France will now hold its nose and join
BEYOND Friday night’s carnage in Paris, there were two crucial developments this week. First, there is the emerging realisation in the West that Daesh is no longer just bolstering its Islamic Caliphate in Syria and Iraq but is now planning and carrying out major terror attacks in Europe. Second, to counter this threat, there may be little choice but to cooperate more closely with Russia against Daesh.
Previous attacks ascribed to Daesh — such as the murders at the Jewish Museum last year in Brussels and the killings in January in Paris — were believed to have been carried out by “lone wolves” acting on their own accord.
However, the sophisticated planning required for last weekend’s attacks, the use of explosive “suicide vests” and the quantity of weapons employed, leave no doubt that they were the work of a wellorganised movement.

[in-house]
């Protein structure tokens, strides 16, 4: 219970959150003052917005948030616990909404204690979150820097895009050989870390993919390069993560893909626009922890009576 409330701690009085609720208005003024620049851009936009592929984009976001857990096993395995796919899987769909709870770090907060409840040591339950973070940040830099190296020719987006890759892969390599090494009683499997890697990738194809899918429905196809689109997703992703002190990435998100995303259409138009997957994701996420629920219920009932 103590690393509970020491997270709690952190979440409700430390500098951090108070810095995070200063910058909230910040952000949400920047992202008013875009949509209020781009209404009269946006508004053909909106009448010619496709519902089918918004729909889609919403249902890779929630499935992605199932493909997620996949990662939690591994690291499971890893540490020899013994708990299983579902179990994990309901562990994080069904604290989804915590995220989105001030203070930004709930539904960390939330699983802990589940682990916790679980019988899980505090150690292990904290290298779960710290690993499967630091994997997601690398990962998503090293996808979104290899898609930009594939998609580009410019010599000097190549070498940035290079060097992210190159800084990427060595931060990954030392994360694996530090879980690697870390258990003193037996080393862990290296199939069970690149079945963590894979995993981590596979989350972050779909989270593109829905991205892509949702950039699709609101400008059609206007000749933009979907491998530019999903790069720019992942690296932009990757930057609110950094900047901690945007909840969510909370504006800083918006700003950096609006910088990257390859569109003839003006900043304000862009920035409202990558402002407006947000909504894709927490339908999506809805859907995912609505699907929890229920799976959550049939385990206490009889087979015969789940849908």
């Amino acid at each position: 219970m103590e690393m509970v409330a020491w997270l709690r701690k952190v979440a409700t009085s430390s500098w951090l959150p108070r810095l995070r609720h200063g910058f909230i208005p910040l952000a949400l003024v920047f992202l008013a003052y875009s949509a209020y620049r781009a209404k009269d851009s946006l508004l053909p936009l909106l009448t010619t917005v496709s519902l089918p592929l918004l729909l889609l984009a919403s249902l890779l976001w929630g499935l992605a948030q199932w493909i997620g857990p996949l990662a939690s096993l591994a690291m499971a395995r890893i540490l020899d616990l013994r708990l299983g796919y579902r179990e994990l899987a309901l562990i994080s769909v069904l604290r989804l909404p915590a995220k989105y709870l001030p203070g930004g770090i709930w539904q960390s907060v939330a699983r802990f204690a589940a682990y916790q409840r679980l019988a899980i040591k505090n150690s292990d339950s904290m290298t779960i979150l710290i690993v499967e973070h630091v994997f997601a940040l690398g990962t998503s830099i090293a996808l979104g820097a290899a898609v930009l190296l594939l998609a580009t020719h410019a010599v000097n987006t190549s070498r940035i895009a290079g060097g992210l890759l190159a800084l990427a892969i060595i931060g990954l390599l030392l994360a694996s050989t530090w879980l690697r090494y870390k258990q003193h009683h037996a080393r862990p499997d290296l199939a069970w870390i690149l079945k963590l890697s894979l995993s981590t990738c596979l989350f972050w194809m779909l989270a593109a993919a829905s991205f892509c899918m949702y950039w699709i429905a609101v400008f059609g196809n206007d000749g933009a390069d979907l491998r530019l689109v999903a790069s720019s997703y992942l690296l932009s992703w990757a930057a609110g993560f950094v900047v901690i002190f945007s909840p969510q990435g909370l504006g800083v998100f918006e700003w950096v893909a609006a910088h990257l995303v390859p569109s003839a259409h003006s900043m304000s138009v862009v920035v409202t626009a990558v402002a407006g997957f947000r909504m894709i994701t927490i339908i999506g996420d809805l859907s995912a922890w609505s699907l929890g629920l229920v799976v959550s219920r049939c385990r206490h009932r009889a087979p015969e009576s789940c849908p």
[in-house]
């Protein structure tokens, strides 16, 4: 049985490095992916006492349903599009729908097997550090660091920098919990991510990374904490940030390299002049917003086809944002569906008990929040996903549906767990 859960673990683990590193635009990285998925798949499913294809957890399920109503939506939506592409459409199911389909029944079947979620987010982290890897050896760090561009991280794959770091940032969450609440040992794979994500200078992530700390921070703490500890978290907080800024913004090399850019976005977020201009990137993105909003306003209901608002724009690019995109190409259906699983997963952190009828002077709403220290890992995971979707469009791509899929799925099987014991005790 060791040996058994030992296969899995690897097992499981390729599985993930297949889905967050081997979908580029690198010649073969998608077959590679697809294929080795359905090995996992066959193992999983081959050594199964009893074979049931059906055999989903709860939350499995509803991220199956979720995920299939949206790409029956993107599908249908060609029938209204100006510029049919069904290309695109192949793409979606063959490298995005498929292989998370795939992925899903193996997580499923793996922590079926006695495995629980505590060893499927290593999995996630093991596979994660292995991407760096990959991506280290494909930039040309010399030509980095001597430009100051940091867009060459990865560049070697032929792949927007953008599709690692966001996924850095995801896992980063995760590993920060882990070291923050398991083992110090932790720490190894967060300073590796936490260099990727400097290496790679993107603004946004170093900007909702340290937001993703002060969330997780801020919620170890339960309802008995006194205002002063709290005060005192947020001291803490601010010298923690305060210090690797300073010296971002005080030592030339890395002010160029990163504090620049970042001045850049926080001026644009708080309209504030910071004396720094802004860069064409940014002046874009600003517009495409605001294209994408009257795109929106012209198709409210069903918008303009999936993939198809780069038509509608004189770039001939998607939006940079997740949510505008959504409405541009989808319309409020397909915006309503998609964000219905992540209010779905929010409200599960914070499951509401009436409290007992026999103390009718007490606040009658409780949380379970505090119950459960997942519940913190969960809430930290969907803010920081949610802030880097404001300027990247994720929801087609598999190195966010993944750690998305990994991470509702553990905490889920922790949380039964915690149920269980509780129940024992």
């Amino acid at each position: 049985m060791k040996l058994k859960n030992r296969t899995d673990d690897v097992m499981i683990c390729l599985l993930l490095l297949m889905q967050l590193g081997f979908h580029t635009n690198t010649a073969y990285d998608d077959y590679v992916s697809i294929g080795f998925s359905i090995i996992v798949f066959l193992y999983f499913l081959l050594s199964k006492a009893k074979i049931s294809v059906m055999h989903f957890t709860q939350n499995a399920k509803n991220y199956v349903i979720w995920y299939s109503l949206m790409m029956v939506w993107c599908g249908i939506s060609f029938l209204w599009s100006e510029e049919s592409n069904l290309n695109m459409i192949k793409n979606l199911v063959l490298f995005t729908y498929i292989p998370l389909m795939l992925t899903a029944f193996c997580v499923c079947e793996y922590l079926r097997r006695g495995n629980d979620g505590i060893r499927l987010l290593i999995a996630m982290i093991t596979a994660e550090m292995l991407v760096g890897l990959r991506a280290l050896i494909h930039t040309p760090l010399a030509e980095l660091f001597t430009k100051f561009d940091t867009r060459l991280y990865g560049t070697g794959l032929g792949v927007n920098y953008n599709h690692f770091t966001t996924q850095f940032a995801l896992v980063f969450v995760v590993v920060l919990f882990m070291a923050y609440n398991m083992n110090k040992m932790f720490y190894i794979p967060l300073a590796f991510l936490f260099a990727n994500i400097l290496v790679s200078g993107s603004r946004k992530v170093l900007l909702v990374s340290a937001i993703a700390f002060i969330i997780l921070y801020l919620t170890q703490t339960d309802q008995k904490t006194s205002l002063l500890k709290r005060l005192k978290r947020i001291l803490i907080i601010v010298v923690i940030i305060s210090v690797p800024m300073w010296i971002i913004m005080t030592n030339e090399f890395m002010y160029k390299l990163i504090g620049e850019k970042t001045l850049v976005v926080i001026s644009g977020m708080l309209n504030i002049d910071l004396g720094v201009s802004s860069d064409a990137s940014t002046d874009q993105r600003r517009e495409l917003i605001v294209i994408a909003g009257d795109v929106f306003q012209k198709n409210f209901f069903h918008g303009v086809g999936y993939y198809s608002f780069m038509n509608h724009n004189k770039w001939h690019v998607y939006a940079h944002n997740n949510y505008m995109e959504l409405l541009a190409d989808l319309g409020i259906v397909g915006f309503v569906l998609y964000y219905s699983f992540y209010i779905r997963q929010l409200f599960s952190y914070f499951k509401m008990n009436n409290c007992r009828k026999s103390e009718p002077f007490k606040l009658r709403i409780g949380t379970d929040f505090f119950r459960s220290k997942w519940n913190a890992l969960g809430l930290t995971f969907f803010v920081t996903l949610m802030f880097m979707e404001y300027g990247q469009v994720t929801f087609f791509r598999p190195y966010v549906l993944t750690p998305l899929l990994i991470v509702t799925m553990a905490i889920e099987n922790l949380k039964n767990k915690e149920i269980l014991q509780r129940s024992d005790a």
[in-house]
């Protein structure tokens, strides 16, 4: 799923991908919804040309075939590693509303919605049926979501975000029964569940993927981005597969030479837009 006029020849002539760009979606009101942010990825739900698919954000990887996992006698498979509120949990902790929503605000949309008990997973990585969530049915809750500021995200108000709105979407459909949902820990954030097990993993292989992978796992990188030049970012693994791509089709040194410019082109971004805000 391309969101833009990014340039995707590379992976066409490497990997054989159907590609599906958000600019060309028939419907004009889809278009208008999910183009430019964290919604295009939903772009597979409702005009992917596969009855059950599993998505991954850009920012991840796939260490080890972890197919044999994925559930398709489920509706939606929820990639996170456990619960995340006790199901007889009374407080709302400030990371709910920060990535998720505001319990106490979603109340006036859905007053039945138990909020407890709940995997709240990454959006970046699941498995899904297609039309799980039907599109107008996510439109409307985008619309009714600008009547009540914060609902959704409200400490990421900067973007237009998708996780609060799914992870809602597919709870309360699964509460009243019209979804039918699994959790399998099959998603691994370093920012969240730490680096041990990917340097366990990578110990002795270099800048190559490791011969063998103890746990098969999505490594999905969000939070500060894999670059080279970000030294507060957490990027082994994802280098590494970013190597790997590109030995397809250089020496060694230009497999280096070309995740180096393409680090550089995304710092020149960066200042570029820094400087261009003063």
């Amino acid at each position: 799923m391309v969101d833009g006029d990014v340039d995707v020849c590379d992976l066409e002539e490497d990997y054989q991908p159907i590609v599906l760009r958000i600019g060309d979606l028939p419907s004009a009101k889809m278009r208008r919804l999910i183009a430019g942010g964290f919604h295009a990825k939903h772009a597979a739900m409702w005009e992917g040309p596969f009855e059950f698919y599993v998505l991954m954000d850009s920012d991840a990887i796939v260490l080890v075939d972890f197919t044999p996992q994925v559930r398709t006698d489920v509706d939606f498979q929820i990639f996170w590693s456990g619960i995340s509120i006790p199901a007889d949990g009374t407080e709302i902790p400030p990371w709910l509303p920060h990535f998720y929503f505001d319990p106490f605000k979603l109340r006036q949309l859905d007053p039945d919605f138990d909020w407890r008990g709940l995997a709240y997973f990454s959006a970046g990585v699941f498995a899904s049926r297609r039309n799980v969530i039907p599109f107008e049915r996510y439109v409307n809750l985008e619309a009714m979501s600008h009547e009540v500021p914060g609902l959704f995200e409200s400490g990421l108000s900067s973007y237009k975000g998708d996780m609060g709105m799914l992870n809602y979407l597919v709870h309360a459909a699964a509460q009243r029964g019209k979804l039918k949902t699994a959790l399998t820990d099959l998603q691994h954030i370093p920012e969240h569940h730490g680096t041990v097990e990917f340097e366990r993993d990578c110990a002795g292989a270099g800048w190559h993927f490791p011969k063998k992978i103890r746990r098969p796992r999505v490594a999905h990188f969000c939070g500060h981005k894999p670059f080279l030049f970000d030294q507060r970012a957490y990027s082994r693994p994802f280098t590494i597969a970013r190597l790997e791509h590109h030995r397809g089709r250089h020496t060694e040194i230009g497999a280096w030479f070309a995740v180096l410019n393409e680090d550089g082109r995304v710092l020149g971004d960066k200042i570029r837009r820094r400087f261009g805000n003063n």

As more information comes out, the links between the perpetrators and Daesh figures in Syria are becoming clearer.
This shift of focus on to Europe; the use of the refugee stream as a cover for infiltrating terrorists; and the involvement of French and Belgian citizens, means the West is facing a completely new level of threat.
It also means that Western intelligence and security services will now be co-ordinating more closely and focusing all their resources on this threat.
This international co-operation, however, will raise a thorny question: how can Western governments work together with Vladimir Putin’s Russia in the fight against Daesh?
In the space of just two months, Russia has become the country most heavily involved in Syria, along with Iran. While it has claimed to be acting against Daesh, the Russian efforts have been more focused on bombing